• "ONE STEP FORWARD, MANY STEPS BACK," Kane Matthews, ABC Opinions and SX, September 2008 The prosecution of a HIV positive man in the ACT turns back the clock on many years of work in HIV prevention and management, writes Kane Matthews.
  • "HIV is a virus not a crime" Australian HIV Orgs Respond, 19 September 2008 "Australian HIV Organisations today demand decriminalisation of HIV, including sex work," Janelle Fawkes, CEO of Scarlet Alliance, the Australian Sex Workers Association said. The recent XVII International AIDS Conference in Mexico and the 20th Annual Australasian Society for HIV Medicine Conference in Perth have renewed the international focus on effective HIV prevention and the important role of human rights. There is more evidence now than ever regarding HIV transmission, impact and effective prevention programs.
  • Kane Matthews, Scarlet Alliance "The National Needs Assessment of sex workers who live with HIV" 2008 This report reflects our needs and issues. The development of this project occured under the supervision and direction of Scarlet Alliance with the assistance of social researcher Eva Cox, and the NAPWA advisory position. It was developed and executed by and on behalf of the sex workers who live with HIV. We understand our own lives best and how the world sees us. The needs and issues reflected here all come from the people who courageously came forward, identified themselves as HIV positive sex workers, told their stories and shared their views. While views, needs and issues varied between people, there are commonalities between us all. We hope that the stakeholders and policy makers to whom this report is targeted listen to us and take appropriate action to make change, especially where we cannot. A key issue for all HIV positive sex workers is self protection. Protecting ourselves from the hysteria and over-reaction of people who do not know our lives, who do not understand what the situation is like and who only see the disease and the sex work and not the human being. In order for this protection to be maintained, we ask that others advocate for us, and this report is what we are presenting in order for you all to advocate effectively. ISBN 978-0-646-49555-2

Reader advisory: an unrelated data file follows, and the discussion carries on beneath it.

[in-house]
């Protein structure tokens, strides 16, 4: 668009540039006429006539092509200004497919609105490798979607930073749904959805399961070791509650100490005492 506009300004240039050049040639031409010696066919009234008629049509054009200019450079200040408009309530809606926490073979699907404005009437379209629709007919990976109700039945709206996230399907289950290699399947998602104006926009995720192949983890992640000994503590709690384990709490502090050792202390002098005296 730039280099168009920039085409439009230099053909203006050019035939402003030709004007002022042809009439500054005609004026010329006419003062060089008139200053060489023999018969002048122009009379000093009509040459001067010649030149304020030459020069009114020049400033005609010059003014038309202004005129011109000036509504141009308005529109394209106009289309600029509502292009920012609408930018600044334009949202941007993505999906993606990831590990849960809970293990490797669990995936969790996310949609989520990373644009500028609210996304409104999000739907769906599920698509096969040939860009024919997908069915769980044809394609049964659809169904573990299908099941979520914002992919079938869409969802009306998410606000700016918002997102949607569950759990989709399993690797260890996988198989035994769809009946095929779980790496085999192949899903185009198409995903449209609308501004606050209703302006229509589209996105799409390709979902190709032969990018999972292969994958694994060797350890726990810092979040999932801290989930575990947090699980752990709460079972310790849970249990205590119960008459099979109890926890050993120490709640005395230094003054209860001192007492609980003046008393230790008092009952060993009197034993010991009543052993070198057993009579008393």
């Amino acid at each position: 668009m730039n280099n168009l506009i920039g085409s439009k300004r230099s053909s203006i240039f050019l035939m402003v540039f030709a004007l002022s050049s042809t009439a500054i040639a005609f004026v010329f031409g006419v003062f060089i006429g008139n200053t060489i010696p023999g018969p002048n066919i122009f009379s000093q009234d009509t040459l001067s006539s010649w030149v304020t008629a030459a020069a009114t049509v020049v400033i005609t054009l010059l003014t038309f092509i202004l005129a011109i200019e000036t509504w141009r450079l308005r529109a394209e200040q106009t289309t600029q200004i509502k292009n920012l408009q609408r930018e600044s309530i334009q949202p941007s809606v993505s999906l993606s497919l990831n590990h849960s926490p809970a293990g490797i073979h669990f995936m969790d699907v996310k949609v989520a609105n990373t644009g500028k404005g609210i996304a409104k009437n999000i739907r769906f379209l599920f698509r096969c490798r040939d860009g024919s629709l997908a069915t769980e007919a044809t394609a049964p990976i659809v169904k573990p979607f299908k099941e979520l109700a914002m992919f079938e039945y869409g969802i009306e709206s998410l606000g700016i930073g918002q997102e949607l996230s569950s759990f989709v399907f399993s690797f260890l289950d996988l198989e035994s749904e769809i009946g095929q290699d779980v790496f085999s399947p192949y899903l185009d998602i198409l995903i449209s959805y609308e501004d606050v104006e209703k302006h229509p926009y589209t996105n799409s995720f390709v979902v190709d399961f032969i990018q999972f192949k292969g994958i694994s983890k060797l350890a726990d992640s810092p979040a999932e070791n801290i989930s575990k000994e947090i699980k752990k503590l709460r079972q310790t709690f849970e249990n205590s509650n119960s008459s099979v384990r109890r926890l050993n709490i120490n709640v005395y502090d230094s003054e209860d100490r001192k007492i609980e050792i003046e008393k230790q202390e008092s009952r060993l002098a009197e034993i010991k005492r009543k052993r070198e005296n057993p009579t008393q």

Sex workers and the Sisters of Perpetual Indulgence, Mardi Gras 2006


Sex Workers Rally Against the Pope, Sydney, 2008

Archived Material

Review of the 4th National Strategy HIV/AIDS Scarlet Alliance Scarlet paints a bleak picture of Government commitment to support sex workers and sex worker organisations, and addresses terms of reference of the review. (4th National Strategy